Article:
I was in New York, staying in my father’s apartment, I was crying most of the time, and every time I stopped crying I had to look at my father’s incredibly depressing walnut furniture and slate-gray lamps, which made me start crying again.

The book was published in 1983, and the story unfolded in the 70’s. Rachel had no social media then to casually follow her husband’s digital footprints, and to unwillingly learn that she was being betrayed. It had to happen the old-school way. She had to rummage in the socks drawer, run through the telephone bills, and look for inscriptions on the books gifted to her husband by his friends. Even after discovering that she was being cheated, Rachel related her story with the distance that a raconteur takes while narrating a funny anecdote, and her story still felt intimate.

Everybody in her life was funny. Perhaps, it’s just the way Rachel saw them, choosing to see what she thought was the chief aspect of their personalities. Her mother had a near death experience, and ran away with a man who believed he was God. Her father married her best friend’s sister. Her first husband froze his dead hamster, stored him in their own freezer, and offered a tiny bouquet to his deceased hamster-friend every day. One of her friends proposed her, jumped into a seal pond, and the seals followed him into the pond in horror to reclaim their habitat. They all made hilarious cameos in her story. In between, she dropped recipes to make some of her favourite delicacies. They appeared at random junctures, but she was that person whose life was built on the love for cooking, and who could express her love articulately through food, and even if she were moaning about her breakup, she was kind enough to get distracted, and shared recipes. She even shared one of her delightful essays titled Potatoes and Love: Some Reflections, and the next time when I eat mashed potatoes, I will think of Rachel.

Once in a while, Rachel addressed the reader, and assured that the story had a plot, but it was weak. It still worked for me though. If a book started with the central character being pregnant, one could predict how it would end. Although her narration seemed like she was rambling, it seemed warm, funny, and soulful. I caught myself laughing out loud quite a few times, and that’s saying something. I usually don’t laugh when I read funny books. The laughter usually rings in the head, and it dies there. Rachel made it audible.

When Rachel made the final decision, she sounded very unlike Rachel. Her ability to see the funny side of things disappeared. She seemed world-wearied, broken, exhausted, and maybe, she should have felt all of that a long while ago, and if she had, the book would have ended up sounding like another jilted person’s side of the story. It still was, in some way, perhaps. In her story, the husband was totally at fault, and while she questioned her contribution to the collapse, she was relieved by the betrayal.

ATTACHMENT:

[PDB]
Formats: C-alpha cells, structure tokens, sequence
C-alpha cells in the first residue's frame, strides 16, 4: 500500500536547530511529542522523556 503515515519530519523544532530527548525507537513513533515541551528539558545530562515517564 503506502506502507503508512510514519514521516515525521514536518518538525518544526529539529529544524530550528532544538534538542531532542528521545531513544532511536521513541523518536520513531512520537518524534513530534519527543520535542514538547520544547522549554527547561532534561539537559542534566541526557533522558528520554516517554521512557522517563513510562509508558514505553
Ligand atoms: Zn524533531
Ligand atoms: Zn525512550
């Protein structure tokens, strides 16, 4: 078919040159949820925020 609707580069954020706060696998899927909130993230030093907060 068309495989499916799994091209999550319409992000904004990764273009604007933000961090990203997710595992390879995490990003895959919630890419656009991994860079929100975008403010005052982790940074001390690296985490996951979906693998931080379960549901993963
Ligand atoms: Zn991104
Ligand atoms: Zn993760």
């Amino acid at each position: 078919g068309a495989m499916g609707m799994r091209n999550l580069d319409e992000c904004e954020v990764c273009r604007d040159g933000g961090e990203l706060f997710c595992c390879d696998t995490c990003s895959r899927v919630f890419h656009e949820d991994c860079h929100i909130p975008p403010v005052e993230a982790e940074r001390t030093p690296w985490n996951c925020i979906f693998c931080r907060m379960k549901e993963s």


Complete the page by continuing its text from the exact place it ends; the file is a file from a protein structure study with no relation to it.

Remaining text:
That’s the catch about betrayal, of course: that it feels good, that there’s something immensely pleasurable about moving from a complicated relationship which involves minor atrocities on both sides to a nice, neat, simple one where one person has done something so horrible and unforgivable that the other person is immediately absolved of all the low-grade sins of sloth, envy, gluttony, avarice and I forget the other three.

At the end, Rachel justified her proclivity to turn everything into a story and a joke. I bought her view, and that also made her totally unreliable. What was she telling me in the first place? But it didn’t matter anymore.

Because if I tell the story, I control the version.

Because if I tell the story, I can make you laugh, and I would rather have you laugh at me than feel sorry for me.

Because if I tell the story, it doesn’t hurt as much.

Because if I tell the story, I can get on with it.

I must admit that Rachel’s sense of humour was not clean. It was replete with stereotypes about gender, and race, and some of her jokes reminded me of what the standup comedians dish out as jokes these days. I found myself stopping, and wondering if people laughed about such mean things forty years ago, and I squirmed in the thought that people still do. I wished some personal growth for Rachel.

Perhaps, if Ephron were alive, she might have written a sequel, and I would have still bought that book. I might not necessarily care about Rachel, but I am curious about her life. I liked the way she made me laugh when her jokes were politically correct, and when it stemmed from bewilderment, surprise, revenge, and resignation. I liked her more for she hadn’t lost hope. Also, there must be a TV show on this book.

Sometimes I believe that love is as natural as the tides, and sometimes I believe that love is an act of will. Sometimes I believe that some people are better at love than others, and sometimes I believe that everyone is faking it. Sometimes I believe that love is essential, and sometimes I believe that the only reason love is essential is that otherwise you spend all your time looking for it.

Book Review: Love And Other Thought Experiments